TENSIONS have once again risen between neighbours Turkey and Greece over the Aegean islets of Kardak (Imia in Greek), on which both countries lay claim. On Jan. 29, Turkey’s Chief of Staff Gen. Hulusi Akar, accompanied by commanders, visited the islets. This was followed by a visit to Kardak on Feb. 1 by Greek Defense Minister Panos Kammenos, who called Turkey’s acts “cowboy antics.” This was the start of a war of words between the countries. Turkey’s Foreign Minister Mevlut Cavusoglu warned Kammenos to “come to his senses,” saying Greece was using Kardak issue to increase tensions. Turkish Defense Minister Fikri Isik said Ankara will not be one that escalates tensions, but will not bow to “any fait accompli.”
Turkey and Greece almost went to war over the islets in 1996, after each side landed their soldiers on one islet. The crisis was solved by US mediation. After 21 years, the issue is once again on the agenda amid fears that the neighbors may go to war. But war is not an option. What both sides have done in Kardak recently relates more to politics than the military. Turkey’s message in Kardak was political, showing its discontent with recent Greek moves. This is not the first time tensions have increased due to Kardak, but the timing is highly significant. Tensions rose particularly after the Greek High Court’s decision not to extradite eight Turkish officers who flew a military helicopter to Greece on the night of the failed coup attempt in July and requested political asylum. Ankara demands their extradition.
The Greek judiciary refused to hand them over, with the excuse that the soldiers face the risk of mistreatment in Turkey. Needless to say, the decision has nothing to do with law, human rights or democracy. It is purely political. According to the law, the soldiers should be extradited without hesitation. Greece is not only neglecting a legal agreement with Turkey, but also harming bilateral ties. In light of the Greek decision, Ankara said relations with Athens will be revised and bilateral agreements scrutinized. There is the issue of cooperation on terrorism between Turkey and Greece for years, and this is not the first time Athens refuses to hand over suspects that Ankara accuses of terrorism. Despite the fact that both countries have a deal to return criminals, Greece is quite generous in providing political asylum to those Turkey seeks to extradite.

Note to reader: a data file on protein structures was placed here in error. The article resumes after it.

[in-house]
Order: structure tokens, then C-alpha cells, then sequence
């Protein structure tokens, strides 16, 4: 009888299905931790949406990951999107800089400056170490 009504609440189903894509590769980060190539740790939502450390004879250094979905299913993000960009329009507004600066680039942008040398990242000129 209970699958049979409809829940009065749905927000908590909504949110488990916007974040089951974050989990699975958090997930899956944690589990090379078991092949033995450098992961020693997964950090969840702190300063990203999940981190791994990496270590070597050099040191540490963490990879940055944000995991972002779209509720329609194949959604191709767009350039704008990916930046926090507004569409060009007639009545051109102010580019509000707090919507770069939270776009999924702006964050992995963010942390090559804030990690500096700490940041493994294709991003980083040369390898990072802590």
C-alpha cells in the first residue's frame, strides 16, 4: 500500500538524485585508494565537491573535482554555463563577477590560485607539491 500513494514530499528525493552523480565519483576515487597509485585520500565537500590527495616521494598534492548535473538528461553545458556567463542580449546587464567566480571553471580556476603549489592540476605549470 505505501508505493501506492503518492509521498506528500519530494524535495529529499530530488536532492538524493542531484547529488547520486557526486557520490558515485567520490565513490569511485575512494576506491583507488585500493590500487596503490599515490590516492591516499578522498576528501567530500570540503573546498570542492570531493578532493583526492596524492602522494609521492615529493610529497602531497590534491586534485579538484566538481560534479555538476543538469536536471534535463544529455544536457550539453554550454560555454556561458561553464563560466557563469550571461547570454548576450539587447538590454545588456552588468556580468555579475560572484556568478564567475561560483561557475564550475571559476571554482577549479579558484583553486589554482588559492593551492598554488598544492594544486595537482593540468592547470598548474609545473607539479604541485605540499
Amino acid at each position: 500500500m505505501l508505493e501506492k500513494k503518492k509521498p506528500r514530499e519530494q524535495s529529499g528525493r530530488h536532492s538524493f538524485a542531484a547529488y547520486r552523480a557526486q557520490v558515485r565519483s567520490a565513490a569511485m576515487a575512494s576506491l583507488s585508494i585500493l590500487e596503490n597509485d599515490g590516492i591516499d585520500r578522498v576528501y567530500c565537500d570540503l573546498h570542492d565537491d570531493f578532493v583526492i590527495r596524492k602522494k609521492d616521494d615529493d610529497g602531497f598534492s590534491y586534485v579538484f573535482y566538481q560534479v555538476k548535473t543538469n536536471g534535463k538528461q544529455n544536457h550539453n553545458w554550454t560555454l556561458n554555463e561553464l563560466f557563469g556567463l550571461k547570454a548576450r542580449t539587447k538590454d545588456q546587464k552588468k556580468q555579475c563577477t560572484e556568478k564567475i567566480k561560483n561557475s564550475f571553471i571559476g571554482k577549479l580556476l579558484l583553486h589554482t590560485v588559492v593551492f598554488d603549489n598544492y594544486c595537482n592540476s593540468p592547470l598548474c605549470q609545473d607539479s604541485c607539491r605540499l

Ankara has several times complained that Athens is not taking concrete steps to extradite members of terrorist organizations such as the Kurdistan Workers’ Party (PKK) and the Revolutionary People’s Liberation Party/Front (DHKP/C). Greece continues to provide asylum, allowing them to freely live in Greece, carry out rallies against Turkey, engage in propaganda and recruit members. During my stay in Greece as a reporter for a year, it was unfortunate to see how comfortable those PKK and DHKP/C terrorists were on Greek streets, receiving all kinds of logistical and financial support.
After Syria, Greece is where these organizations receive the most support. Rather than being extradited, those members are hosted and receive special training in Greece’s Lavrion refugee camp, which operates under UN auspices. There were several reports that after US pressure, Greece decided to extradite those suspects, but they were not handed to Turkey. They made their way to Syria’s Latakia province, where they received training from Syrian forces. Despite improving relations between Turkey and Greece in the past few years, unfortunately there is still no significant progress in cracking down on terrorist cells sheltered in Greece, which continues to turn a blind eye to Turkish concerns.
When taking into consideration Greece’s weak record of being a friendly neighbour, the latest decision to refuse to extradite the coup officers lacks credible grounds. Athens is definitely wrong in this respect, as no side has the luxury of neglecting an existing agreement. Turkey and Greece are NATO allies, and party to a resolution of the Cyprus issue, the recent migrant deal and several others. Moreover, they are neighbours and are concerned with security on their doorsteps.
The escalation of recent tensions could have serious consequences for the Cyprus talks, the migrant deal and the situation on the Aegean Sea. Moreover, if Greece is aiming to take advantage of the disputed islets at a time when Turkey is going through critical days due to the war with the PKK and Daesh, and a possible referendum, this could result in a serious blow to Turkish-Greek ties.
— The writer is a Turkish political analyst who specializes mainly in issues regarding Turkey’s relations with the Middle East.
Courtesy: Arab News